Why Multidimensional poverty measures? 2010

Instructor: Sabina Alkire, OPHI Director

Class Objectives:

  • Conceptual and Philosophical arguments for multidimensional poverty measures
  • Empirical evidence of Uni vs. Multi-Dimensional Poverty
  • Examples of interest in multidimensional poverty measures in government agencies of different countries.

Download Lecture Slides (pdf)

Why Multidimensional poverty measures?

Reading List
Suggested basic readings on this topic:
ALKIRE, S. and M. E. SANTOS (2009), “Poverty and Inequality Measurement”, in DENEULIN, S. and SHAHANI, L. An Introduction to the Human Development and Capability Approach, Chapter 6. London, Earthscan.
SEN, A. K. (2009), The Idea of Justice, Chapter 12, London, Allen Lane.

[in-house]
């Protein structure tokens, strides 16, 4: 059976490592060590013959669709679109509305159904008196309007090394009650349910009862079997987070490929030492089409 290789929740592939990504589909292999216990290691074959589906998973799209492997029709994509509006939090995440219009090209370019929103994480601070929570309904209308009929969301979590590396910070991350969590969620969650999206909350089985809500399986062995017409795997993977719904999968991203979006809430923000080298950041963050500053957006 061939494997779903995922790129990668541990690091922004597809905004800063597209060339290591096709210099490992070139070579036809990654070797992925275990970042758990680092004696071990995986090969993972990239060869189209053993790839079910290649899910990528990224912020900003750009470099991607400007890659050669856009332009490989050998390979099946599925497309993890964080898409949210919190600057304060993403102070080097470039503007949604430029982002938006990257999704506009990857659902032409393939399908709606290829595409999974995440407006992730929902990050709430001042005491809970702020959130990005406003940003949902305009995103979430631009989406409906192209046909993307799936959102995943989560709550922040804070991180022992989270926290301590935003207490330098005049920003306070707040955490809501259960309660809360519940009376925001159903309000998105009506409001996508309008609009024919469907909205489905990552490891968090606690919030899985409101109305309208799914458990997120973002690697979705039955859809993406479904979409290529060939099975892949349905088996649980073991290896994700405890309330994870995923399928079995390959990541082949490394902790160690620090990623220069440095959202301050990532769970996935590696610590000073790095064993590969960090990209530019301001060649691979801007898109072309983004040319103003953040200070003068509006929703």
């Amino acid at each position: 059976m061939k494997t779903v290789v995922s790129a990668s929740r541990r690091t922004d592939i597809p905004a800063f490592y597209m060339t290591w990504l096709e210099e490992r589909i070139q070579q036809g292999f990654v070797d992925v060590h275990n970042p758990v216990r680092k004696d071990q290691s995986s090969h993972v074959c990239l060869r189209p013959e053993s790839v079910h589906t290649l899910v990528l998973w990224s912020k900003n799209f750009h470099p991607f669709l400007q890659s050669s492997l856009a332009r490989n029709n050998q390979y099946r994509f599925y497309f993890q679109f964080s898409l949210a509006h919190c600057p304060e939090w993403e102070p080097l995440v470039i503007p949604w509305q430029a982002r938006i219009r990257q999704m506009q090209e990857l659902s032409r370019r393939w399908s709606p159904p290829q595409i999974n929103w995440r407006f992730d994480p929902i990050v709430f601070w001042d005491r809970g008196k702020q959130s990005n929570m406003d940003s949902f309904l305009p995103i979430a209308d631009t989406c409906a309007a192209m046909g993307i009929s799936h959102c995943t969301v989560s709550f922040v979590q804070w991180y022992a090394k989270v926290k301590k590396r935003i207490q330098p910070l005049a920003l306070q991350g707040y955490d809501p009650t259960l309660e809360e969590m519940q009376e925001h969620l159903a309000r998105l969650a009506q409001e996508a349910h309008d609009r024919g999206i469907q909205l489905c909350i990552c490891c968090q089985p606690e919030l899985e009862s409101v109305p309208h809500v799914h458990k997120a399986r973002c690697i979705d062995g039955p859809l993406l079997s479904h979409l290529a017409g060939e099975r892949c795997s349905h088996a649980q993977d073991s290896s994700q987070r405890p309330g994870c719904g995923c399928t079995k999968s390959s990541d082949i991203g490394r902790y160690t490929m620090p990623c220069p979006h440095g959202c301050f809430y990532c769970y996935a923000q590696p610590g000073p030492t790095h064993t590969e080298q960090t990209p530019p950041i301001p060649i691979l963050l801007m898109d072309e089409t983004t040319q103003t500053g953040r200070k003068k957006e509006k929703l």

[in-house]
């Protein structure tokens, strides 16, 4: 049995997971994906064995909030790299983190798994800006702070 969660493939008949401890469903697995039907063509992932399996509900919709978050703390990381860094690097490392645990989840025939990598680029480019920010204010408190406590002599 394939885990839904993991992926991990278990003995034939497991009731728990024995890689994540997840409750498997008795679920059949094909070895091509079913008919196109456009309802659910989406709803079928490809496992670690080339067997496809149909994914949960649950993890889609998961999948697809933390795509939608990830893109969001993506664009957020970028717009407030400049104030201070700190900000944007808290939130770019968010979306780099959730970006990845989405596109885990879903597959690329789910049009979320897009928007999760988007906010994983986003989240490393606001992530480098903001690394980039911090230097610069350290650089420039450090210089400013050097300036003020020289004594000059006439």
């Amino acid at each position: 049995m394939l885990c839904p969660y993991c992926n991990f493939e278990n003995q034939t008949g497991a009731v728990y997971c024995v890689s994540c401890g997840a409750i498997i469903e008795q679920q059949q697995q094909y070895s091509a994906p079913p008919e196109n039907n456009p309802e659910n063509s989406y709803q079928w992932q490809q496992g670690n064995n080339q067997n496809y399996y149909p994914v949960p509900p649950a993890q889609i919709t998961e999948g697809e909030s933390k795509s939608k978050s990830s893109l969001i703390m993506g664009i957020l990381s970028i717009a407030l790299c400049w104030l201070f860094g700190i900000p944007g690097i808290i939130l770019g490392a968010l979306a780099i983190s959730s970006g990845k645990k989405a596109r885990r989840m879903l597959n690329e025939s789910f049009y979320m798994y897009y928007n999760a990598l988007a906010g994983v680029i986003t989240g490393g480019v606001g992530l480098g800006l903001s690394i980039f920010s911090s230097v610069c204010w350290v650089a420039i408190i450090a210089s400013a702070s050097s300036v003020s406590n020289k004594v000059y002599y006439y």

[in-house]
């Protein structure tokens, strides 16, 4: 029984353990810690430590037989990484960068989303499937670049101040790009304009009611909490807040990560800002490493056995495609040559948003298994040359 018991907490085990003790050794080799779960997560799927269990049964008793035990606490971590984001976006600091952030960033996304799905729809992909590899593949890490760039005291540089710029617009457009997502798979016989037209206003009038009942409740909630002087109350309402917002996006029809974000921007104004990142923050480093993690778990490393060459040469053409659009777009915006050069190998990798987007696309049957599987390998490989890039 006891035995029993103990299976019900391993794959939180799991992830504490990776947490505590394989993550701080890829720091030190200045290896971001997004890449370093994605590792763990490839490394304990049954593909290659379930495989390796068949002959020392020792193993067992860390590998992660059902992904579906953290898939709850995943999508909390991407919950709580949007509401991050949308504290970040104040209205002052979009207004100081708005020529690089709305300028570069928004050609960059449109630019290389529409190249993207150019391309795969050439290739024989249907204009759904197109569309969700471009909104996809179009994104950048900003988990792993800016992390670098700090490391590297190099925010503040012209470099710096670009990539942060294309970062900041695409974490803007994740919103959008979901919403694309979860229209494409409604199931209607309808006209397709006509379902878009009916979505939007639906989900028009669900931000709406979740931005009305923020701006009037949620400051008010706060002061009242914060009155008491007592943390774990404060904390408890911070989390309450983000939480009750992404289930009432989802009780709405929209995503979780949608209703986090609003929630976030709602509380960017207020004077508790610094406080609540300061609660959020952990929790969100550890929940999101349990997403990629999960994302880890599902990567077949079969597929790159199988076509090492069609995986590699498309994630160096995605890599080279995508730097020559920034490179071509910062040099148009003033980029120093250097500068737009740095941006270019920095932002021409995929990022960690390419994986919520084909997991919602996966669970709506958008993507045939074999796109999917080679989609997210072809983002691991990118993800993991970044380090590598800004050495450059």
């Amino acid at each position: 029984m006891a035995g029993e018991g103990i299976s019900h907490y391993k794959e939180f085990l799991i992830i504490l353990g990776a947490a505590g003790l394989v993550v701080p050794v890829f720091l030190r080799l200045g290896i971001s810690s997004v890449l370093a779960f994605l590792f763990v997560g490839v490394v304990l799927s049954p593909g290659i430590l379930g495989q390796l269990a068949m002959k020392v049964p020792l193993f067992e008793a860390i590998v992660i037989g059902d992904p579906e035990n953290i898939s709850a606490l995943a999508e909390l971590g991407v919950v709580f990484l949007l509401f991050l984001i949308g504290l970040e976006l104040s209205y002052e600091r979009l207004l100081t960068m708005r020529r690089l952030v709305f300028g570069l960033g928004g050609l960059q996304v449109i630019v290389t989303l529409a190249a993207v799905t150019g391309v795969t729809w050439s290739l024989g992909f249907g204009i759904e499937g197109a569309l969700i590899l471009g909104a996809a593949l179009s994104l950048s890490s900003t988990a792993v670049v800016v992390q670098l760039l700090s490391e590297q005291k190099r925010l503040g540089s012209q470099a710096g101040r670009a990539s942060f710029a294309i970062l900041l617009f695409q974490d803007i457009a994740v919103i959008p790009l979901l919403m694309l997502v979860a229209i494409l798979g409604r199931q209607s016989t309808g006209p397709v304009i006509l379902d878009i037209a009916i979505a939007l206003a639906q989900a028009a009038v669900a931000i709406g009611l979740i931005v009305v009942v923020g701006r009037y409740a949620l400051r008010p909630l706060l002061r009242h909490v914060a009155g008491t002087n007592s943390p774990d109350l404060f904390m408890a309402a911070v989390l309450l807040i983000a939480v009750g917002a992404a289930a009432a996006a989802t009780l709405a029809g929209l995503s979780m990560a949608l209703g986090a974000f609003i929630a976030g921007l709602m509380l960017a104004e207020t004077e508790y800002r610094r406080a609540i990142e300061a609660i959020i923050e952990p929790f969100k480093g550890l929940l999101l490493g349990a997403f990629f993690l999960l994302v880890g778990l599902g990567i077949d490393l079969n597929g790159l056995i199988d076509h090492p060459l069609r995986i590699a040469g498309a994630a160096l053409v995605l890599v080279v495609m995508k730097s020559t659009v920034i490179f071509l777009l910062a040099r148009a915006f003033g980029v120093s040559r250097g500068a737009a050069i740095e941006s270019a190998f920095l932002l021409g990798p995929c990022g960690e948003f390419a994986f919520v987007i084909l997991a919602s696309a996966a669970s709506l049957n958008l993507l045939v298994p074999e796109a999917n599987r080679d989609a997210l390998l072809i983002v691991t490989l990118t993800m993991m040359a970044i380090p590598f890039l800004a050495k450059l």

SEN, A. (1999), Development as Freedom, Oxford University Press. Chapter 4.
DUCLOS, J.-Y. and ARAAR, A. 2006. ‘Poverty and Equity Measurement, Policy, and Estimation with DAD’, Springer and IDRC, Berlin and Ottawa.
RUGGERI-LADERCHI, C., SAITH, R.  and F. STEWART (2003), “Does it Matter that we do not agree on the definition of poverty? A Comparison of Four Approaches.” Oxford Journal of Development Studies. 31:3 243-274.
ALKIRE, S. and S. SETH (2008), “Multidimensional Poverty Measurement and BPL Methods in India: A Comparison of Methods”. OPHI Working Paper No 15.
SANTOS, M.E. and K. URA (2008), “Multidimensional Poverty in Bhutan: Estimates and Policy Implications”. OPHI Working Paper No 14.
ALKIRE, S. and M. E. SANTOS (2010), “Acute Multidimensional Poverty: A new Index for Developing Countries”, OPHI Working Paper 38. United Nations (2003). Indicators for Monitoring the Millennium Development Goals, New York: United Nations.United Nations (2008). The Millennium Development Goals Report 2008. New York: United Nations.
OPHI (2010), Bhutan’s Gross National Happiness Index.
OPHI (2010), Mexico’s National Poverty Measure.